We’re excited to announce the release of Blood-Soaked Buddha/Hard Earth Pascal by Noah Cicero, and narrated by Sara Morsey. This book is entirely unique, and there’s a very real chance you will become a better version of yourself after listening. Thanks so much to Trident Press, Noah Cicero and the amazing narrator Sara Morsey. We all had a lot of fun with this one. Now you go enjoy an excerpt from the new audiobook, Blood-Soaked Buddha/Hard Earth Pascal below. Then go get the book! 



Mental Chatter

We have thoughts, this ticker of information zipping in our minds all day. We are taught that all thoughts matter, that every piece of info our minds shoot at us is real and that we have to be concerned with everything. We are taught that our ruminations matter.

But they don’t.

We have thoughts in case we need one.
We have hands in case we need to pick something up.
We have feet in case we need to walk.
We have eyes in case we need to look at something.
We have ears in case we need to hear something.

The mind is a part of our body, just like the other parts. The mind doesn’t need to be used all the time.

The following is how we often use the mind in a terrible way:

It is a nice boring hour with friends. Everyone decides to go to a store and get corn dogs. Everyone is smiling and happy. You look at the corn dog in your hand, and it triggers a memory of your dead grandpa that you loved very much. You become sad, stop laughing, and start saying miserable things to everyone, ruining the hour for everyone. You do this because you view every piece of mental chatter as important. But really you could have let the thought of your grandpa go through your head and continued on with new thoughts. Instead, you chose to dwell on the grandpa corn dog memory, ruining the good time you were having with your friends. There was an- other alternative. You could have smiled and secretly thought about the fun times you had with grandpa before mentally returning to the situation at hand.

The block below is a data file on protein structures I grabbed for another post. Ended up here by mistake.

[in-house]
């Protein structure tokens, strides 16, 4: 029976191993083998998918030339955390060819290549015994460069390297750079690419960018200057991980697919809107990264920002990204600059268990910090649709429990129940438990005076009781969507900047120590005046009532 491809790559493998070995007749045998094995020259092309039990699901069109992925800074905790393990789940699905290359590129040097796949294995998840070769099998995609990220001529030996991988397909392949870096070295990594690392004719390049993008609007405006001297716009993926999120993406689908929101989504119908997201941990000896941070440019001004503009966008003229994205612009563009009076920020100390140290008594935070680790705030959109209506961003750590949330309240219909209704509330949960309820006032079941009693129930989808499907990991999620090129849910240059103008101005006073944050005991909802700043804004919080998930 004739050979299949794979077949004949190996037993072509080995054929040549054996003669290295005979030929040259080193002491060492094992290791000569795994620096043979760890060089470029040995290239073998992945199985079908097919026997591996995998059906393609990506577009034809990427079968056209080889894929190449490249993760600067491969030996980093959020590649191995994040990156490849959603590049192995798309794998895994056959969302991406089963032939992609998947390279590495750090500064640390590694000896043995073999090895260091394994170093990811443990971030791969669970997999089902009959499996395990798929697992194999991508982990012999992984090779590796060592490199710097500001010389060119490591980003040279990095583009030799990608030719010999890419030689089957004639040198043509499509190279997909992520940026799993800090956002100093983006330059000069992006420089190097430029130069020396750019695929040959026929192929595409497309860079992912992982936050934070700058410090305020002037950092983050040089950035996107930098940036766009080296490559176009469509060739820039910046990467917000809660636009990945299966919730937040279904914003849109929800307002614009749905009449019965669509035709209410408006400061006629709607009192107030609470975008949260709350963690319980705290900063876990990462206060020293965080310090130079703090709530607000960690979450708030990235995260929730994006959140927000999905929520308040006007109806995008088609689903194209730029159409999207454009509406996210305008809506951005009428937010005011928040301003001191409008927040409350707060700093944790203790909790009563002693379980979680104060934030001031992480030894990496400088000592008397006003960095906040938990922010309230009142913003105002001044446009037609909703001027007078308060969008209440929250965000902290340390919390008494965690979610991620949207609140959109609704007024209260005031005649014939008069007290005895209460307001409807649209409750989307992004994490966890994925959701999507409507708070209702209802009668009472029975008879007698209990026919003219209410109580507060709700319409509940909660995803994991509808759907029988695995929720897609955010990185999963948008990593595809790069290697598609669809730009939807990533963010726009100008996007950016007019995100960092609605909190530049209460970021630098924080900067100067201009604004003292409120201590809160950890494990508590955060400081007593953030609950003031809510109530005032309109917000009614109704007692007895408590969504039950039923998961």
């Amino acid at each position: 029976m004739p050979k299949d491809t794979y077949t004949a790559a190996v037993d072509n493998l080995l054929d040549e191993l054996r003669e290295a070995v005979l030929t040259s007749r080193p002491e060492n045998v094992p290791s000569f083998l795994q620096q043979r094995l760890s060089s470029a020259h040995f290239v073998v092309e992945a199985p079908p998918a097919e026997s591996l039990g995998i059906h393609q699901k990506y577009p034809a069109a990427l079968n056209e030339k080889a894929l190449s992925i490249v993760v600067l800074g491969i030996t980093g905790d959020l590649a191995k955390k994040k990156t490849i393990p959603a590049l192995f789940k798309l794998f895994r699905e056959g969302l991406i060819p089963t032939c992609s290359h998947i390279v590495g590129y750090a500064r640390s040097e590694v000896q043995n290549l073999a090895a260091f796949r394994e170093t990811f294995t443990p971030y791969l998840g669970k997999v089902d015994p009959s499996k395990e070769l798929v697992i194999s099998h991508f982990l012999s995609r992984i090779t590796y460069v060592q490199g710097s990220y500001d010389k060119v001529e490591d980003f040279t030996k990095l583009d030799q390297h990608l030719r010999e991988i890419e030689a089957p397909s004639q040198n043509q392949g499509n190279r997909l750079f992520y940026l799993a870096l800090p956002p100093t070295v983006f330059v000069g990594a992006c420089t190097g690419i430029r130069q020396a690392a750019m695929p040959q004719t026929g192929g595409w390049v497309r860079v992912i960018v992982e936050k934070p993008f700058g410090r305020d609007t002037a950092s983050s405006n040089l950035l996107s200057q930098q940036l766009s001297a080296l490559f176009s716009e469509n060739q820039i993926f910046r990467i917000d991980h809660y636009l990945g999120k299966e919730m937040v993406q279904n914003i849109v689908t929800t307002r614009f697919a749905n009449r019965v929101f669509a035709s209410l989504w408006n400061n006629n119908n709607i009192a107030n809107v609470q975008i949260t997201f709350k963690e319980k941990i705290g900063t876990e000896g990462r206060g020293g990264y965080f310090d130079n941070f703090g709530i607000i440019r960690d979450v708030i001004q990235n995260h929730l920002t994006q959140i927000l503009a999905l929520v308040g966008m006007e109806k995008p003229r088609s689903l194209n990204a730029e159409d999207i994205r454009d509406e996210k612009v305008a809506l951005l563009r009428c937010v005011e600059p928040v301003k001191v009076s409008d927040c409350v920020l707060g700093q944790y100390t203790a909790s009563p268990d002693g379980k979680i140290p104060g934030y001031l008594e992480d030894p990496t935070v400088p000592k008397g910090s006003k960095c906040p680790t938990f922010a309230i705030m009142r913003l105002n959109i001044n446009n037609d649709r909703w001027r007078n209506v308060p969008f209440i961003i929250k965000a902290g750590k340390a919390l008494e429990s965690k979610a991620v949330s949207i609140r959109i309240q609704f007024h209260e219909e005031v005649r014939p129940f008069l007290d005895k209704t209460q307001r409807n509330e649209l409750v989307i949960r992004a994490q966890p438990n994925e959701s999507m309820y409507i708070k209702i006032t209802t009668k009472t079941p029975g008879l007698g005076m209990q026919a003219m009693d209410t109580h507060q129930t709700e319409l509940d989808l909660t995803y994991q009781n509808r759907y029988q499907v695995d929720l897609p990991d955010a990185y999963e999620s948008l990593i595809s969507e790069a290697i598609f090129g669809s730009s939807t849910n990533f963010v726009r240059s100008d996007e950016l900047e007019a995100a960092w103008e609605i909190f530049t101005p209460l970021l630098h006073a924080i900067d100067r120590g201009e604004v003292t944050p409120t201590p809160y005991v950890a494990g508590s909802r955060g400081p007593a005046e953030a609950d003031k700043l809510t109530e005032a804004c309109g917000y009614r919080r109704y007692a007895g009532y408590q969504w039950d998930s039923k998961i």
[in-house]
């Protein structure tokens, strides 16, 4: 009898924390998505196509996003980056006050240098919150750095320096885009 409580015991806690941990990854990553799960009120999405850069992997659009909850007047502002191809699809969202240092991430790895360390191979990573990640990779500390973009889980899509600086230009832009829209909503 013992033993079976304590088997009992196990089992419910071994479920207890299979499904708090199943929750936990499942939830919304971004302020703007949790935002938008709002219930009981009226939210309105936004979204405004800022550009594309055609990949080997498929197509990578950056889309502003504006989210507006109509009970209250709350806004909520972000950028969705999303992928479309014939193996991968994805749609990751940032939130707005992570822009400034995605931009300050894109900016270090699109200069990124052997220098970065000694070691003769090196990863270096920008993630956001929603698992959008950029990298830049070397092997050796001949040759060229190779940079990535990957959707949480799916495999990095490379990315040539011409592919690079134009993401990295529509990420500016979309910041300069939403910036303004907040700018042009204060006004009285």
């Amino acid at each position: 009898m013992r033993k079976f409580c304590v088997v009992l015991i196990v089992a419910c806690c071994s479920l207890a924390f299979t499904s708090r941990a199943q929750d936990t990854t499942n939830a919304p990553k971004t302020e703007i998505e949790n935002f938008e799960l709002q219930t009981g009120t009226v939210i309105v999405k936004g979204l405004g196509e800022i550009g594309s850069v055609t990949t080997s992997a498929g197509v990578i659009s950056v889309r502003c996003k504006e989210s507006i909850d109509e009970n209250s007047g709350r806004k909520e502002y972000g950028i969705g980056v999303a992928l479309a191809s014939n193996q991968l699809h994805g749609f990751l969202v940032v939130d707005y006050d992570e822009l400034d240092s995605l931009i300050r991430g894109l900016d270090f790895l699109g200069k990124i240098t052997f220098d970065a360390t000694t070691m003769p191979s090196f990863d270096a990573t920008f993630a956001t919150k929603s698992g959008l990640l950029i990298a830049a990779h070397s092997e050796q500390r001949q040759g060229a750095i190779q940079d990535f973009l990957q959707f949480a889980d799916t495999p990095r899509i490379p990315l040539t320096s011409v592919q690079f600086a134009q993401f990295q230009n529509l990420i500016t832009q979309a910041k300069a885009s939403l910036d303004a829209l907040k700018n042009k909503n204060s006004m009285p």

Our brains are made of meat. Our brains have no interest in facts. Our brains just shoot thoughts out, hoping they help you get around so you don’t get into major accidents.

This is a brain’s primary focus:

You are driving, trying to get to a new place. Your brain says, “a right on Sahara Avenue and then a left at Valley View Street, then it should be on your right.”

You are on a first date. “Okay, comb your hair, put on a nice shirt, which shirt is the best? Okay, the purple looks good. I’ll wear the purple one.”

You are at work. “The store sold forty five bags of chips last week, the week before it sold fifty. I’ll order fifty-three bags this week.”

Thoughts concerning partner. “My partner just got a raise at work. I want to celebrate this in some way because they worked hard and I love them. I’ll take them to a movie and dinner on Thursday when we both have the day off.”

Or creative thoughts. “I think this painting should have more gray. Gray would bring out the blues.”

Those are thoughts that lead to concrete happenings in reality. Those thoughts correspond with reality. Reality is being mirrored in the mind of the agent, then the agent makes the thoughts into reality.

Thoughts that don’t matter:

Imagining your ex having sex with their new partner.

Thinking about your death when you are twenty-two and in perfect health, like, even thinking about what song should be played at the funeral.

Daydreaming about becoming a rock star even though you know you will never join a band because you either don’t play an instrument or have self-esteem issues you have no plan of ever getting over.

Insanely complex thoughts about how you are going to one-up somebody at work.